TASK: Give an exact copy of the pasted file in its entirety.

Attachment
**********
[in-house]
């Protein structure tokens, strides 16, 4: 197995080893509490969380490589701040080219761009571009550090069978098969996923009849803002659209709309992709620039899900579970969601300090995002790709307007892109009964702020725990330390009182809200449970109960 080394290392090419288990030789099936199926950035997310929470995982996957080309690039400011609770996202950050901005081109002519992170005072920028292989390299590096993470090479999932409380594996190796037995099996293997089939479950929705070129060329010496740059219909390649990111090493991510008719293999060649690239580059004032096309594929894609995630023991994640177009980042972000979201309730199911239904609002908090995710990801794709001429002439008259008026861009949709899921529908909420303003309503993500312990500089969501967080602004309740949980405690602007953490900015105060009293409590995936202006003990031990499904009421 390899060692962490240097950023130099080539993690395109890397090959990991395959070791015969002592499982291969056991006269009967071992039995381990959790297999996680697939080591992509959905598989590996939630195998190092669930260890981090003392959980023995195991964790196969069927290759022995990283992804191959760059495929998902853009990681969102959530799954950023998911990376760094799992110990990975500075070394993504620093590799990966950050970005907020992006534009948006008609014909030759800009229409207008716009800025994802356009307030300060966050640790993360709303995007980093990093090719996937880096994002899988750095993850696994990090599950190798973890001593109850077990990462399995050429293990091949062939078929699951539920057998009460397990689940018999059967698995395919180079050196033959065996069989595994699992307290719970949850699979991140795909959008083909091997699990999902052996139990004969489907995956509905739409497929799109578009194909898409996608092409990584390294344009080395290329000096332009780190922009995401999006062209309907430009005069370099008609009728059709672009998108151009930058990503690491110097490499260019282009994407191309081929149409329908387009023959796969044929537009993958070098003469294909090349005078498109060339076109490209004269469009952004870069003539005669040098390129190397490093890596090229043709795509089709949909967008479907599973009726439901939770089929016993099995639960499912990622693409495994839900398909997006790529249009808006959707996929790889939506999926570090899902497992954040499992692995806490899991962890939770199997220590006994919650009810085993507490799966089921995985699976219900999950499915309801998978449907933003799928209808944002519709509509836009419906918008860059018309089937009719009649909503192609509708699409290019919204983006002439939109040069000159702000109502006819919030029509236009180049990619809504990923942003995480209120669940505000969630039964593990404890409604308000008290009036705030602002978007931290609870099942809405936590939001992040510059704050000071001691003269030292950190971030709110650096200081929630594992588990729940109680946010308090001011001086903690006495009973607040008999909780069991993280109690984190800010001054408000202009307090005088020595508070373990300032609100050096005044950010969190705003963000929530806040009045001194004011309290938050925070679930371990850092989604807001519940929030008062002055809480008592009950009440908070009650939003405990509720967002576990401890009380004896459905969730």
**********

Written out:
[in-house]
């Protein structure tokens, strides 16, 4: 197995080893509490969380490589701040080219761009571009550090069978098969996923009849803002659209709309992709620039899900579970969601300090995002790709307007892109009964702020725990330390009182809200449970109960 080394290392090419288990030789099936199926950035997310929470995982996957080309690039400011609770996202950050901005081109002519992170005072920028292989390299590096993470090479999932409380594996190796037995099996293997089939479950929705070129060329010496740059219909390649990111090493991510008719293999060649690239580059004032096309594929894609995630023991994640177009980042972000979201309730199911239904609002908090995710990801794709001429002439008259008026861009949709899921529908909420303003309503993500312990500089969501967080602004309740949980405690602007953490900015105060009293409590995936202006003990031990499904009421 390899060692962490240097950023130099080539993690395109890397090959990991395959070791015969002592499982291969056991006269009967071992039995381990959790297999996680697939080591992509959905598989590996939630195998190092669930260890981090003392959980023995195991964790196969069927290759022995990283992804191959760059495929998902853009990681969102959530799954950023998911990376760094799992110990990975500075070394993504620093590799990966950050970005907020992006534009948006008609014909030759800009229409207008716009800025994802356009307030300060966050640790993360709303995007980093990093090719996937880096994002899988750095993850696994990090599950190798973890001593109850077990990462399995050429293990091949062939078929699951539920057998009460397990689940018999059967698995395919180079050196033959065996069989595994699992307290719970949850699979991140795909959008083909091997699990999902052996139990004969489907995956509905739409497929799109578009194909898409996608092409990584390294344009080395290329000096332009780190922009995401999006062209309907430009005069370099008609009728059709672009998108151009930058990503690491110097490499260019282009994407191309081929149409329908387009023959796969044929537009993958070098003469294909090349005078498109060339076109490209004269469009952004870069003539005669040098390129190397490093890596090229043709795509089709949909967008479907599973009726439901939770089929016993099995639960499912990622693409495994839900398909997006790529249009808006959707996929790889939506999926570090899902497992954040499992692995806490899991962890939770199997220590006994919650009810085993507490799966089921995985699976219900999950499915309801998978449907933003799928209808944002519709509509836009419906918008860059018309089937009719009649909503192609509708699409290019919204983006002439939109040069000159702000109502006819919030029509236009180049990619809504990923942003995480209120669940505000969630039964593990404890409604308000008290009036705030602002978007931290609870099942809405936590939001992040510059704050000071001691003269030292950190971030709110650096200081929630594992588990729940109680946010308090001011001086903690006495009973607040008999909780069991993280109690984190800010001054408000202009307090005088020595508070373990300032609100050096005044950010969190705003963000929530806040009045001194004011309290938050925070679930371990850092989604807001519940929030008062002055809480008592009950009440908070009650939003405990509720967002576990401890009380004896459905969730």